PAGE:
Three tales of Greenville ghosts

It’s Halloween time again, and that means people get interested in ghosts and haints.

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Poinsett Bridge

It’s Halloween time again, and that means people get interested in ghosts and haints.

And that means people start watching the slasher films from the 1980s they stuffed away in a box of DVDs or they scan Netflix for something that will make the hairs on the back of their necks get tingly or they go to a “haunted” attraction somewhere in the woods and pay $10 for someone in a mask to jump out at them every few minutes.

Then there are people like me, who collect haunted legends from across the Upstate like some people collect Pokemon Go characters. I have written two books about these kinds of stories and in reality could write another book every two years for the rest of my life and not repeat myself that often.

So what are my favorite Greenville ghost legends?

 

  • Poinsett Bridge

This may be Greenville County’s favorite haunted spot.  The best tale told to me was by a paranormal investigator who saw two glowing orbs in a moonlit clearing near the bridge. One blue. One red. He tried to run, but was frozen with fear. No scream could escape his lips. He felt an eternity passed just staring at the orbs. They vanished and he took off running. However, he had the dreaded feeling that something was following him closely. He could almost feel it on his shoulders, but when he looked. There was nothing there. He eventually collapsed in a heap at the bridge with his arms and legs bloodied from briars and thorns slashing his skin. I have heard a lot of rumors and legends of what actually haunts this old stone bridge. Indian burial ground? Slaves buried there? Construction workers buried there? Aliens?  I have never heard a definitive answer for what causes strange things to happen there, but a lot of people do report them.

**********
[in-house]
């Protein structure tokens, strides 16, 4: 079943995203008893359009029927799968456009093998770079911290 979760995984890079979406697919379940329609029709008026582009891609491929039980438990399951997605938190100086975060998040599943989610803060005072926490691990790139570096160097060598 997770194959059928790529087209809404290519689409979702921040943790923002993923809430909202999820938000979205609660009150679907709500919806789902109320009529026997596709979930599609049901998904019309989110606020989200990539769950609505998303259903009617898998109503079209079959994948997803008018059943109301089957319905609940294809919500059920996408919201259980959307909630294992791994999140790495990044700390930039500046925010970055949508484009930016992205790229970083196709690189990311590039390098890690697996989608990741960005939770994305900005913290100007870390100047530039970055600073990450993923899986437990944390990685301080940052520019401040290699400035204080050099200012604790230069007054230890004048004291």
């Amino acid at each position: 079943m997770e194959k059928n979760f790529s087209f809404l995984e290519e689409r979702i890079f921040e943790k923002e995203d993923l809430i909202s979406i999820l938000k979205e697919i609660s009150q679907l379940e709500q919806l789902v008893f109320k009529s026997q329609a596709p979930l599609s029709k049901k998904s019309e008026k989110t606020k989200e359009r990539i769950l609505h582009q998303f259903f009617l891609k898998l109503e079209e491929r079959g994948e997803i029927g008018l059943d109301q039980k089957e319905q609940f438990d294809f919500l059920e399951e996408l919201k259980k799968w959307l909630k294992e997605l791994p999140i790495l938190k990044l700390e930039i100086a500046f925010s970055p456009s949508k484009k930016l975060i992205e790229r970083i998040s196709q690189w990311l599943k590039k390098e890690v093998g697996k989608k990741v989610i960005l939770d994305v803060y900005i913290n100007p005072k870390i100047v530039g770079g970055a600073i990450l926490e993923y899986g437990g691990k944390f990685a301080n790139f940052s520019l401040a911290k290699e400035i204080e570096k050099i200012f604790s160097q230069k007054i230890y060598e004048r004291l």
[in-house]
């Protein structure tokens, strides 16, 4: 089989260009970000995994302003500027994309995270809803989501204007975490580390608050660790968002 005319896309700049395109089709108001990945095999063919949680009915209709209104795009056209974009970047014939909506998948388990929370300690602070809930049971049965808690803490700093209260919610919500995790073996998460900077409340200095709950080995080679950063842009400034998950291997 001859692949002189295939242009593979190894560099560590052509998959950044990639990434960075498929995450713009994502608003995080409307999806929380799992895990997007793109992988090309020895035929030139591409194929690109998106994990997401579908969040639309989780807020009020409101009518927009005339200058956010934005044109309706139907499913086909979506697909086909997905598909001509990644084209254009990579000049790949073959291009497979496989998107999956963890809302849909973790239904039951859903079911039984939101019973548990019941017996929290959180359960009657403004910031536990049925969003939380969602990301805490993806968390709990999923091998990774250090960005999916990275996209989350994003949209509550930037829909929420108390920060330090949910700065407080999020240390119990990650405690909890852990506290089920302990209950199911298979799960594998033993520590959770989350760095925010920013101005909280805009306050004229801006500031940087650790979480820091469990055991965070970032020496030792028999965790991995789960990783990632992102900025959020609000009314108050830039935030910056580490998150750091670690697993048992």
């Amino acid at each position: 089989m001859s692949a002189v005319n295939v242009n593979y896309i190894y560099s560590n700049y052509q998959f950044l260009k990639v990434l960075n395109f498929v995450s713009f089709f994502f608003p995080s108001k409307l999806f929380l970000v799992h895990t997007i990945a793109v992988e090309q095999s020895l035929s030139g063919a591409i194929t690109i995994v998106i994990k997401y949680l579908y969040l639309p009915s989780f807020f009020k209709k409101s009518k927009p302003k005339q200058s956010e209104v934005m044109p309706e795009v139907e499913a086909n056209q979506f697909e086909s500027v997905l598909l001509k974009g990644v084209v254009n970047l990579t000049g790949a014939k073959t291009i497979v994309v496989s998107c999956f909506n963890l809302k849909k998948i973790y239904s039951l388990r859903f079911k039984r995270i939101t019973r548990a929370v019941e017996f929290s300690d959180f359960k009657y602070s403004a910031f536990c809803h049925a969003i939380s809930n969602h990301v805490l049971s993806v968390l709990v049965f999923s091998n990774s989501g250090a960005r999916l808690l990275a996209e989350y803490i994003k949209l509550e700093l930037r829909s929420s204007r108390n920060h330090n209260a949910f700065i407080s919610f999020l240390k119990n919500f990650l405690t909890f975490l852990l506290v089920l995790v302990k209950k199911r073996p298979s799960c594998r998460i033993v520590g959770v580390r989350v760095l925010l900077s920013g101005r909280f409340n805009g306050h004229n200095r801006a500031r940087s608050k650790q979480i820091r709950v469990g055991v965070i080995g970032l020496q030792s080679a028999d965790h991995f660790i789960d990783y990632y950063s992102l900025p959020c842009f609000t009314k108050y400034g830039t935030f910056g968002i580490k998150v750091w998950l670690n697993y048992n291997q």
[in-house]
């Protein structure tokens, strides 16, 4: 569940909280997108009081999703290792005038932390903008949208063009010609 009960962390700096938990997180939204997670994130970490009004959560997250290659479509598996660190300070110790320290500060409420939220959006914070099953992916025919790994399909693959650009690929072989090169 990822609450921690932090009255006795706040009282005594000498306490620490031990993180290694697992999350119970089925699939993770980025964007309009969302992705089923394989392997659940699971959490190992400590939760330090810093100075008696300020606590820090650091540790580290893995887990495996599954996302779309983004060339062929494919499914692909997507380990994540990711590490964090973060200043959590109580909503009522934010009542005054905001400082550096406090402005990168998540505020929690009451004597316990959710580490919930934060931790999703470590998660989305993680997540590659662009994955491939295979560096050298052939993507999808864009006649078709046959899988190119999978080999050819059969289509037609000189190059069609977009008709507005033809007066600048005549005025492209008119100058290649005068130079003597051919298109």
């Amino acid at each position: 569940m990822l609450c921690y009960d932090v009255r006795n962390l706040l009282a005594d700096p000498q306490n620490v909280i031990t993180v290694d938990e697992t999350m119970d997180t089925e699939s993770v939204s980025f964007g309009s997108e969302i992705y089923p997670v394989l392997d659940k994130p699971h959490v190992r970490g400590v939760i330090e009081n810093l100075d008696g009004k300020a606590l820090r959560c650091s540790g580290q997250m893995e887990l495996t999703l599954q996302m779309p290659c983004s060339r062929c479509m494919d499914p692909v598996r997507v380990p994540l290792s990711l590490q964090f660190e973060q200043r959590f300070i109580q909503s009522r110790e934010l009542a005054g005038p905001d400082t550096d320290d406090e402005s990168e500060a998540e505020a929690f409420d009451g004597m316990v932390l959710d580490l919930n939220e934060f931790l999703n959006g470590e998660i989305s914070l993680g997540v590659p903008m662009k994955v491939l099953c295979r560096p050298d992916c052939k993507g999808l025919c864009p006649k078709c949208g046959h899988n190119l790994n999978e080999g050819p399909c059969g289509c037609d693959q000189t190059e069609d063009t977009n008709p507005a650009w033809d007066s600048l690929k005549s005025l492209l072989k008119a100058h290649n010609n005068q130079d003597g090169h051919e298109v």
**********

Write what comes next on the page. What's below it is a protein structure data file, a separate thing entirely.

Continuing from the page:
• The Devils’ Castle

There was an abandoned TB hospital out on Piney Mountain just off Rutherford Road in Taylors that people claimed carried all kinds of haunts and specters. With its gothic features and shuttered windows, it became known by the eerie moniker of The Devil’s Castle in the local nomenclature before it burned to the ground in 2002. Now a lot of the stories of spooky shapes on the lawn and weird noses can be passed off as the overworked imagination of local high school kids, but at least two different law enforcement officers separately told me bone-chilling tales. Both said they and other deputies would clear the building of any wayward teens and homeless people who might be in there, but as soon as they would be about to leave, they would hear voices echoing whispers down the dusty halls. They, of course, would double check the building, but never find anything. Anything living that is.

  • The Lady in White

Not going to give the address on this one because it’s a private residence, but few stories compare to the tale of the Lady in White because the people know the name of the ghost. In life, she had hand carved the stairs in her family’s home in northern Greenville County. Her fingerprints are literally all over them. So much so that owners of the house said even 90 years later people (especially children) will see the woman dressed all in white slowly walking down the stairs.

 

Now, let me explain something. I don’t have ESP. I don’t see ghosts. I don’t hear static in my television set. I have never used a recording device or taken a picture filled with glowing orbs or mist.

That is not my thing, but I appreciate the people who can and do those things. They have a talent and an ability that I don’t. I look at ghost stories like I looked at a news tip from when I was a reporter. Could it be proven? How reliable was the source? Was there another explanation?

Storytelling is part of human nature. People are drawn to the unknown. We like the mystery of it.

What Do You Think?

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